• Diet-wise, it may surprise you that the effects of the type of dietary fat seem to be negligible (Xiao 2006), what we do know, however, is:
    • Elevated levels of free-fatty-acid levels in the blood, as they tend to occur especially in sedentary individuals on high carb + high fat diets, will directly impair the clearance of insulin by the liver - so don't be the guy/gal who combines fat and carbs, because "it's less insulinogenic", seriously bad idea (learn more)
    • Likewise a bad idea (in terms of optimal insulin clearance) is the consumption of beverages that will increase your NAFLD risk, such as energy drinks, soda, other sugar-sweetened beverages and/or alcopops, which are all really high in liver-clogging fructose and/or alcohol and thus prone to induce the kind of liver health impairments that have been shown to be consistently associated with both insulin resistance and reduced insulin clearance (Alwahsh 2014); 
  • Unfortunately, there's relatively little we know about the effects of supplements on insulin clearance that are independent of decreases in liver or body fat. What we do know is this: 
    • Some evidence suggests that TUDCA (the bile acid component that people take alongside oral steroids and sometimes for liver-health, in general) will animate your liver to produce extra amounts of insulin-degrading enzyme (IDE | Vettorazzi 2017) and should thus promote insulin clearance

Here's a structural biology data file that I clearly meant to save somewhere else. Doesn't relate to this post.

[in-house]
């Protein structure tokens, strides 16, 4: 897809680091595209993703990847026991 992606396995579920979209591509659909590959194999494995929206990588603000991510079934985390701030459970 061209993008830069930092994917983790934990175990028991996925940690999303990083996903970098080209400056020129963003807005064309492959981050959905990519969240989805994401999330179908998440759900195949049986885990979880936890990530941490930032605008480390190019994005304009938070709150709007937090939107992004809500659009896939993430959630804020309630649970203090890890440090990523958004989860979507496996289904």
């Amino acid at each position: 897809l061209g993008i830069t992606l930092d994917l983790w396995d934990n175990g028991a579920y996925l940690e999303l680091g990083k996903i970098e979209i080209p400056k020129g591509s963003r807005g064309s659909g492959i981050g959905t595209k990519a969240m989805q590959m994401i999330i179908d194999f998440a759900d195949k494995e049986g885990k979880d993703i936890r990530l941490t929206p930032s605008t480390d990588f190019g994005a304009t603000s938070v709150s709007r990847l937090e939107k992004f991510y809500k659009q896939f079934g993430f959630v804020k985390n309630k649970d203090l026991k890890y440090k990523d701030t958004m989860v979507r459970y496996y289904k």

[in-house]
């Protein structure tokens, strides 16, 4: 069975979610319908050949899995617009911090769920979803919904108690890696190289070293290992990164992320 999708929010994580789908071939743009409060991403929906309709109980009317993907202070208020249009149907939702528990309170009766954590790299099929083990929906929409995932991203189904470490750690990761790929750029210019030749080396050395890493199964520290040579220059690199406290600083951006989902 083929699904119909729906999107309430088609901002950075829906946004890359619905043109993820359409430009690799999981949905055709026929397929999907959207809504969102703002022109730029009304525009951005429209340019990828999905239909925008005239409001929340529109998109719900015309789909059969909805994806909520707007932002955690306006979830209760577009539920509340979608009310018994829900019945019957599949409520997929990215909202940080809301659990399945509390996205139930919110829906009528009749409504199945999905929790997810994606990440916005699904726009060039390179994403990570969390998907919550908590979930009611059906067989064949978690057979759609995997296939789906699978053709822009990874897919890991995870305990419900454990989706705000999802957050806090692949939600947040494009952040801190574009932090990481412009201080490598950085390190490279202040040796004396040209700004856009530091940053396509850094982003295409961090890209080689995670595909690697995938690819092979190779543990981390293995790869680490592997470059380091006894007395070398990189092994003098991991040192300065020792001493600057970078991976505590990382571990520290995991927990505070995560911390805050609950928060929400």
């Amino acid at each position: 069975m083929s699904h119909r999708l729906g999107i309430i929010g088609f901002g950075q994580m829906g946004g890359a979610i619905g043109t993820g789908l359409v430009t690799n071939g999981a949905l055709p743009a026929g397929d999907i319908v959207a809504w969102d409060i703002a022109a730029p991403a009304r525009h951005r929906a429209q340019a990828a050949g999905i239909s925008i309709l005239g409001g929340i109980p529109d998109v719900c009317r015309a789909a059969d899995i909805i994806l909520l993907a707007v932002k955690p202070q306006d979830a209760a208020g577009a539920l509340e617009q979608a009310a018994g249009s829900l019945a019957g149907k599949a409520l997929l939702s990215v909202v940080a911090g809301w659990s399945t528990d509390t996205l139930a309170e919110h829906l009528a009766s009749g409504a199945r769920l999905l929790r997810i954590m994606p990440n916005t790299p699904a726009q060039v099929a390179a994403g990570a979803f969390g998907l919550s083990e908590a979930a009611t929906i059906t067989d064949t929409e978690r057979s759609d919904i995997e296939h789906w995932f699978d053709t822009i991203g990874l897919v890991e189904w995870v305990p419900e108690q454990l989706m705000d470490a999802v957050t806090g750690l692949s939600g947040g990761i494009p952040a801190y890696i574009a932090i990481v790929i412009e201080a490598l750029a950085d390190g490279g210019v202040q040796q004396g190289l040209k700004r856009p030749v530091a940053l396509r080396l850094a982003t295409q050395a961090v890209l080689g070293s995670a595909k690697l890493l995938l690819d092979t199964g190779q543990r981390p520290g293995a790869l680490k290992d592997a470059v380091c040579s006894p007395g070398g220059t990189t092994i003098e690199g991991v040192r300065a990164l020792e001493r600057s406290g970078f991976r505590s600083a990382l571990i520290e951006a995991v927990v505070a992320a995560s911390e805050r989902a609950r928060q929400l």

• There's also rodent data showing that the green tea catechin EGCG will significantly increase insulin clearance (Gan 2015)... albeit in animals with NAFLD, which is why we should be extra careful with generalizations (re-read my recent post about potential detrimental effects of overdosing on EGCG)
    • Zinc could be a less beneficial supplement as its proven beneficial effects on glucose management, may actually be a result of impaired or, as I should write, reduced insulin clearance (Maruthur 2015; Rutter 2016). If that's true, this would be yet another reason for insulin sensitive athletic individuals to stick to the RDA instead of going "full bro" and taking 50mg of zinc or more per day.
    • A problem similar to the one I've just described for zinc has also been suggested for the highly insulinogenic IGF-1 boosting whey and casein proteins (Ullrich 1986Hoppe 2005) - keep in mind this still has the status of a hypothesis, so don't freak out, yet!